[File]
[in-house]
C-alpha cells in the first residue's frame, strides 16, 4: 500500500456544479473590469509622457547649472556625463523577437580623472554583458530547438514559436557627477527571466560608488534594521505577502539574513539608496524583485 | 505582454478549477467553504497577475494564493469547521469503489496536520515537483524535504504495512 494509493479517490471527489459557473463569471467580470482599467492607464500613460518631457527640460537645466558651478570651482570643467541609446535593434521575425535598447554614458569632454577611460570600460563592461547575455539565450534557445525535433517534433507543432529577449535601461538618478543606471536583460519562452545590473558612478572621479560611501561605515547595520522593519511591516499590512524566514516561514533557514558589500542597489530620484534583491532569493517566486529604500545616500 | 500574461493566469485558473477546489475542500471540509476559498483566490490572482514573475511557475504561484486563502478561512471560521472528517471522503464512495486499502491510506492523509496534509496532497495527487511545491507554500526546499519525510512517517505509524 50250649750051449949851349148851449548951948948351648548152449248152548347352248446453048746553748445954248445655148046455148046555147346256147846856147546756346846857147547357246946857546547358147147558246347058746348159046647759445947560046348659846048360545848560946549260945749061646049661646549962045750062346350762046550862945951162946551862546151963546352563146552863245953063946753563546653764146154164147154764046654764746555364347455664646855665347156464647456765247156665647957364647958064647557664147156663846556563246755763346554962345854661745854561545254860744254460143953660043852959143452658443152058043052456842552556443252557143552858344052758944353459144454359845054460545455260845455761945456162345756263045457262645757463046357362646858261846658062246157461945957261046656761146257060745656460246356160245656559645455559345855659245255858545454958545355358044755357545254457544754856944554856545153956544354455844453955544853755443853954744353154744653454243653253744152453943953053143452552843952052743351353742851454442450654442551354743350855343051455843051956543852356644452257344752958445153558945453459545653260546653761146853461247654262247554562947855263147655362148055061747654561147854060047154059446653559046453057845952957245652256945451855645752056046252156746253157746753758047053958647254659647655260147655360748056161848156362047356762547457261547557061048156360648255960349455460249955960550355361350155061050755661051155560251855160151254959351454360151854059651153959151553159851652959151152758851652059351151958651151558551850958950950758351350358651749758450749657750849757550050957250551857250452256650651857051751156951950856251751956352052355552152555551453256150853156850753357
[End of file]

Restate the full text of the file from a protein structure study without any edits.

[in-house]
C-alpha cells in the first residue's frame, strides 16, 4: 500500500456544479473590469509622457547649472556625463523577437580623472554583458530547438514559436557627477527571466560608488534594521505577502539574513539608496524583485 | 505582454478549477467553504497577475494564493469547521469503489496536520515537483524535504504495512 494509493479517490471527489459557473463569471467580470482599467492607464500613460518631457527640460537645466558651478570651482570643467541609446535593434521575425535598447554614458569632454577611460570600460563592461547575455539565450534557445525535433517534433507543432529577449535601461538618478543606471536583460519562452545590473558612478572621479560611501561605515547595520522593519511591516499590512524566514516561514533557514558589500542597489530620484534583491532569493517566486529604500545616500 | 500574461493566469485558473477546489475542500471540509476559498483566490490572482514573475511557475504561484486563502478561512471560521472528517471522503464512495486499502491510506492523509496534509496532497495527487511545491507554500526546499519525510512517517505509524 50250649750051449949851349148851449548951948948351648548152449248152548347352248446453048746553748445954248445655148046455148046555147346256147846856147546756346846857147547357246946857546547358147147558246347058746348159046647759445947560046348659846048360545848560946549260945749061646049661646549962045750062346350762046550862945951162946551862546151963546352563146552863245953063946753563546653764146154164147154764046654764746555364347455664646855665347156464647456765247156665647957364647958064647557664147156663846556563246755763346554962345854661745854561545254860744254460143953660043852959143452658443152058043052456842552556443252557143552858344052758944353459144454359845054460545455260845455761945456162345756263045457262645757463046357362646858261846658062246157461945957261046656761146257060745656460246356160245656559645455559345855659245255858545454958545355358044755357545254457544754856944554856545153956544354455844453955544853755443853954744353154744653454243653253744152453943953053143452552843952052743351353742851454442450654442551354743350855343051455843051956543852356644452257344752958445153558945453459545653260546653761146853461247654262247554562947855263147655362148055061747654561147854060047154059446653559046453057845952957245652256945451855645752056046252156746253157746753758047053958647254659647655260147655360748056161848156362047356762547457261547557061048156360648255960349455460249955960550355361350155061050755661051155560251855160151254959351454360151854059651153959151553159851652959151152758851652059351151958651151558551850958950950758351350358651749758450749657750849757550050957250551857250452256650651857051751156951950856251751956352052355552152555551453256150853156850753357